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Thursday 15 November 2018

Single Frankings

One way to combine stamp collecting with doing postal history is to collect covers with single frankings, one cover for each stamp issued. It should be easy – after all, stamp denominations relate to tariffs. Or do they? Inflation is the main enemy of single frankings. Another is the inability of Supply departments to get the right stamps into the post offices at the right times.

For Imperial Russia, there are really a very small number of stamps to collect from one kopek to 10 rubels, which is just like the range 1 cent to $10. Ignore the rubel values and surely the kopek values will appear as single frankings….

It’s actually very difficult to complete this relatively small set. It seems that collectors quite often get stuck on the 70 kopek, so here is a cover to prove that 70 kop single frankings exist.

BUT it’s a use in Bolshevik Russia in September 1918 – and a very unusual one. This is a registered court envelope sent from Petrograd to Sestoresk. There is a cachet on the back and a number (450) bottom left of the cover which together entitle this letter to a privilege. The Court did not have to pay for the basic letter ( a 35 kopeks tariff at the time) ONLY for the Registration fee (70 kopeks at the time).

If you have interesting single frankings at 70 kop, send me a scan and we can expand this section …

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Added 17 November 2018: Here's a very fine cover from Howard Weinert (USA). This 70 kop franking from 1916 represents a sixth weight step ( 6 x 10 kop) plus 10 kop registration fee on a large envelope from Tiflis to the Psycho-Neurological Institute in Petrograd. Mail to this Institute does turn up in dealer boxes so at some point I guess its archive was sold off.

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Added 19 November 2018: Here's a very nice 1911 registered cover scanned to me by Henri Taparel (France), this one going abroad. Note that this cover shows an early printing of the 70 kop in a paler brown. Howard Weinert's cover above shows a later printing of the 70 kop in a darker brown:

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Friday 2 November 2018

Russia 1920s Tula Local Revenue stamps for agricultural improvement

For many countries, fiscal / revenue stamps issued by national governments for general use are very common. In contrast, stamps issued by provincial or local government organisations can be scarce or rare. The obvious reason is that fewer  copies were used; the less obvious reason is that dealers or collectors at the time may not have known of their existence and so did not seek them out.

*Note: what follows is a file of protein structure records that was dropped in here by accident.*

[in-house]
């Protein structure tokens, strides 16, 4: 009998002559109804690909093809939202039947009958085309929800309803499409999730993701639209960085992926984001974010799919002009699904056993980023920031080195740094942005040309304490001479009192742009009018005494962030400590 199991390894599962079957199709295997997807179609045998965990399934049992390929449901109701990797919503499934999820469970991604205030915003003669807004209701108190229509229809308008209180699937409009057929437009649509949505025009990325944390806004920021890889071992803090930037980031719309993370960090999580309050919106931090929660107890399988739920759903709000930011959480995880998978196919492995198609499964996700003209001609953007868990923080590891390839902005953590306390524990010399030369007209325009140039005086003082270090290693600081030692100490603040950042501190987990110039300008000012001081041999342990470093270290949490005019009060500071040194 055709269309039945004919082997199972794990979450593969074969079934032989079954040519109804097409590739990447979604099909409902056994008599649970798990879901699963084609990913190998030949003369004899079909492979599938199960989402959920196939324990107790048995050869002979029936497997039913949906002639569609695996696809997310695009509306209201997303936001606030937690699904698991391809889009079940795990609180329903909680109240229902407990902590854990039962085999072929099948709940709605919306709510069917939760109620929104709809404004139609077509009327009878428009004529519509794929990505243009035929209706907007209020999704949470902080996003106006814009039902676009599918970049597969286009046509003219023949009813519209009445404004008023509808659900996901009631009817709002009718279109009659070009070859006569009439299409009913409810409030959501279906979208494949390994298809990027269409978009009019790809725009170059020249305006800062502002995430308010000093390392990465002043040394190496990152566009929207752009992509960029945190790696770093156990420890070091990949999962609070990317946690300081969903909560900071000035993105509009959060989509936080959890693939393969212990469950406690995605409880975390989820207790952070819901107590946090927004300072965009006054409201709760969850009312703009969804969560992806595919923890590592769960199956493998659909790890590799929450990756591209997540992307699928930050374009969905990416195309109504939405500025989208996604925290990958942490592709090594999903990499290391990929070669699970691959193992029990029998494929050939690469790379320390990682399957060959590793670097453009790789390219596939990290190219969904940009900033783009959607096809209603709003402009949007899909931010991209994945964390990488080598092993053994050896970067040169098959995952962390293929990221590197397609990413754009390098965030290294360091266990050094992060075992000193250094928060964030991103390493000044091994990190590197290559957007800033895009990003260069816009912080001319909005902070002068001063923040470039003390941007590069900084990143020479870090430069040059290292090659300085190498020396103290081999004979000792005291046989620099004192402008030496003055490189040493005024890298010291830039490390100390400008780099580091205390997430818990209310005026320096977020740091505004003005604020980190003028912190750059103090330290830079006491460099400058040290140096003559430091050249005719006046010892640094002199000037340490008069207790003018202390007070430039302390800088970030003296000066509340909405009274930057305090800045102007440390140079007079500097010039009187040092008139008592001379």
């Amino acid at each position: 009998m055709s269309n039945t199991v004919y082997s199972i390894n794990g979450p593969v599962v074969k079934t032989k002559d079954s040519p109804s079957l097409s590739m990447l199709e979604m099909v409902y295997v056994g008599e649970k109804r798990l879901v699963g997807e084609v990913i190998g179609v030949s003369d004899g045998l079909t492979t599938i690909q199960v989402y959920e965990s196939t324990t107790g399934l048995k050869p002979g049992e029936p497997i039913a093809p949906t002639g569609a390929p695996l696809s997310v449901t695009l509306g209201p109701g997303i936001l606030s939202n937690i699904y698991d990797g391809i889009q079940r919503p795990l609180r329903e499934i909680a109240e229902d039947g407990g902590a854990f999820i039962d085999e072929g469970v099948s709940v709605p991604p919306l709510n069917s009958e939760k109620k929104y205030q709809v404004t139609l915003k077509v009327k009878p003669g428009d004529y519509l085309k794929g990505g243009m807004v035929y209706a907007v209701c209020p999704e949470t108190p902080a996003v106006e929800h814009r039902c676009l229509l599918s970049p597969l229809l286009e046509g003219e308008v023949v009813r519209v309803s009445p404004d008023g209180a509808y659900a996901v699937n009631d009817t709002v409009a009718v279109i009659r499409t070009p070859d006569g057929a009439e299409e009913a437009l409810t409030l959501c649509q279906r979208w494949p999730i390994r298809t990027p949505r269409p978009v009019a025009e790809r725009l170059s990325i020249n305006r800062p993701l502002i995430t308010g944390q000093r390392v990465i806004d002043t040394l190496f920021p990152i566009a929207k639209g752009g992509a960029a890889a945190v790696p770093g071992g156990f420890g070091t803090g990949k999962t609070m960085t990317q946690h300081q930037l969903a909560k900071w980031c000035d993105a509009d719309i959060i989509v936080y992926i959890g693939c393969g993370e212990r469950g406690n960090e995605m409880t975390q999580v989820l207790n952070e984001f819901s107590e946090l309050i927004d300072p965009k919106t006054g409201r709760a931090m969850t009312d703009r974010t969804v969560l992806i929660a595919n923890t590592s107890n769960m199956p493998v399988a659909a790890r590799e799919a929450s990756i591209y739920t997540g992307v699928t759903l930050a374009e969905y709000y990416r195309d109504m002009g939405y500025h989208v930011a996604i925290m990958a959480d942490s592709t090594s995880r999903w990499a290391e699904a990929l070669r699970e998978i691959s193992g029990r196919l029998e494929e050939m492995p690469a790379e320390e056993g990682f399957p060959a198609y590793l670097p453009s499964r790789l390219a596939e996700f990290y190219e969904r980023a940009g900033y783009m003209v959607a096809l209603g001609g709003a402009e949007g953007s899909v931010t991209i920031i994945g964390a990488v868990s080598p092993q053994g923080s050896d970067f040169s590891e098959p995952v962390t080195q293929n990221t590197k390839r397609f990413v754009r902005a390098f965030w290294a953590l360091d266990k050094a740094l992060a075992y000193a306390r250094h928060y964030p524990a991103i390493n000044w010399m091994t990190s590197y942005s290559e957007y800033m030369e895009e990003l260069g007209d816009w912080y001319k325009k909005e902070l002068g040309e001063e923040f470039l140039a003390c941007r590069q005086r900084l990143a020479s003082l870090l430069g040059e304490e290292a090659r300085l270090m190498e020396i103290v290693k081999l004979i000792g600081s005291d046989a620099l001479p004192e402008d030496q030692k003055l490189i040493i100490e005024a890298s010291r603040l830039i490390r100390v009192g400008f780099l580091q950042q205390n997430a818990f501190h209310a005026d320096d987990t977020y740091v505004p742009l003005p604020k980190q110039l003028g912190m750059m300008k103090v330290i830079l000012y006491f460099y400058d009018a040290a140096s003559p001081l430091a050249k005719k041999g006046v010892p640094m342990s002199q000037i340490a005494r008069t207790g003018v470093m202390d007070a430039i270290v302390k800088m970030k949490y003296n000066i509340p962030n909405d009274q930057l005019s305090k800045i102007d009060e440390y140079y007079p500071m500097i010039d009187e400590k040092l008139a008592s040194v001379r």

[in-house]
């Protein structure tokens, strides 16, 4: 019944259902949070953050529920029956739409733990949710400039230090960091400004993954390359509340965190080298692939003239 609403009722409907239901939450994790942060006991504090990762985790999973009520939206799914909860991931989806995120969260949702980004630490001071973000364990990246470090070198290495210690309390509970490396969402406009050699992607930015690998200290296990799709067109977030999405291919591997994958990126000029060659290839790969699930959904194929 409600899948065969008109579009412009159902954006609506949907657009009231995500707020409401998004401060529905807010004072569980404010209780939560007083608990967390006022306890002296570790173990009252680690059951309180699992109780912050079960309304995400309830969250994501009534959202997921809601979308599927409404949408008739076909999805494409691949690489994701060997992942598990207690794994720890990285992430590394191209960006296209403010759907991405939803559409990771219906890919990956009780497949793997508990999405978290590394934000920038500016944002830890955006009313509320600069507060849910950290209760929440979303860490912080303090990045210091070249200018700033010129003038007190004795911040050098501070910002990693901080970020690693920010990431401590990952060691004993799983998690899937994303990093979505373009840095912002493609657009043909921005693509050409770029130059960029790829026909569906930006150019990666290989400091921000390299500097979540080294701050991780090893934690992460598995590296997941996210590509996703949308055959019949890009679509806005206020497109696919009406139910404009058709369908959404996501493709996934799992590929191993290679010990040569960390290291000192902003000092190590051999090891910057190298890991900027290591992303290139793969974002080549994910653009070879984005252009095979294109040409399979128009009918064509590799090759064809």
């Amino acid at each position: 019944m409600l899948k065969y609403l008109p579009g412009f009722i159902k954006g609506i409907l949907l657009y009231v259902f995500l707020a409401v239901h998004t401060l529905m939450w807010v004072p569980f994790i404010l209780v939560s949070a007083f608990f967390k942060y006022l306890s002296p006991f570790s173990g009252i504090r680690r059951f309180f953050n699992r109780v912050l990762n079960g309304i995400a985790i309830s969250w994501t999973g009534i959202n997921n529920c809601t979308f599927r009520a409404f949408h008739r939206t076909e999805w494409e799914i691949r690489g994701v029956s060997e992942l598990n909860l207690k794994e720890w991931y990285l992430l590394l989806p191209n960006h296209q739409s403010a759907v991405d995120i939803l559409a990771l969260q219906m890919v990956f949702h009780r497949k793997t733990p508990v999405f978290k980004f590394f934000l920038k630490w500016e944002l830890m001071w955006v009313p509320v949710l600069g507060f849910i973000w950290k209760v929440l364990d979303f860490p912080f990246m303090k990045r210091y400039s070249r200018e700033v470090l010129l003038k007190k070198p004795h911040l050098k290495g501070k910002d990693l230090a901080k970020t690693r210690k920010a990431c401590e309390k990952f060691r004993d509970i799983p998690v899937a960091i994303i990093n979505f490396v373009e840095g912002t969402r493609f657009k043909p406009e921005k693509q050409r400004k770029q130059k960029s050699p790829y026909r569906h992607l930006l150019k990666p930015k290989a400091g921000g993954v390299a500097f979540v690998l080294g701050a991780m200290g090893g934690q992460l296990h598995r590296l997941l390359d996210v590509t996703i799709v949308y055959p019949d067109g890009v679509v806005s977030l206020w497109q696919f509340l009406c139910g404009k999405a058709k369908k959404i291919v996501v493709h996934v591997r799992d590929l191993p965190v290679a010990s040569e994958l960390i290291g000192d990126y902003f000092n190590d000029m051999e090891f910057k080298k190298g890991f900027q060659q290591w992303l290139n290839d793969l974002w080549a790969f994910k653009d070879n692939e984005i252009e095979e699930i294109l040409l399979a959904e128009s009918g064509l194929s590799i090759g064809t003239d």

Early Soviet Russia was a very bureaucratic society but also one where local improvisation and local initiatives were common. There are a LOT of early Soviet fiscal stamps which were not issued by the national government.

I illustrate here one example since I cannot find these stamps already illustrated on the Internet. They were issued and used in Tula and they imposed a local tax on land transactions in addition to that nationally prescribed. This local tax was intended to fund agricultural improvement. It’s possible that there was some continuity with the activities of the Tula Zemstvo organisation. 

The stamps which indicated payment of the local tax were locally produced on poor quality coloured papers and had no gum – sometimes they were attached to legal documents by overlapping the gummed national-issue stamps. There is evidence of their use in 1922, 1923 and 1924. There were three values: 5 k orange, 10k pink and 20k green. The high value appears to be the scarcest. The stamps were also modified in three different ways as I illustrate below. Click on Images to Magnify.

5 kop without modification used here on a May 1924 document:

5 kop with revaluation to rubels by means of manuscript Руь in tablet at base used here on 1923 document:

10 kop without modification used here on May 1923 document:

10 kop with handstamp Γ.Ο.З. in tablet at base used here on June 1923 document:

10 kop with handstamp С Д А Н О in tablet at base used here on February 1923 document:

20 Kop without modification used here on February 1922 document. The 20 kop appears to be the scarcest value and the strip of three on this document is the largest multiple on any of the documents I have seen: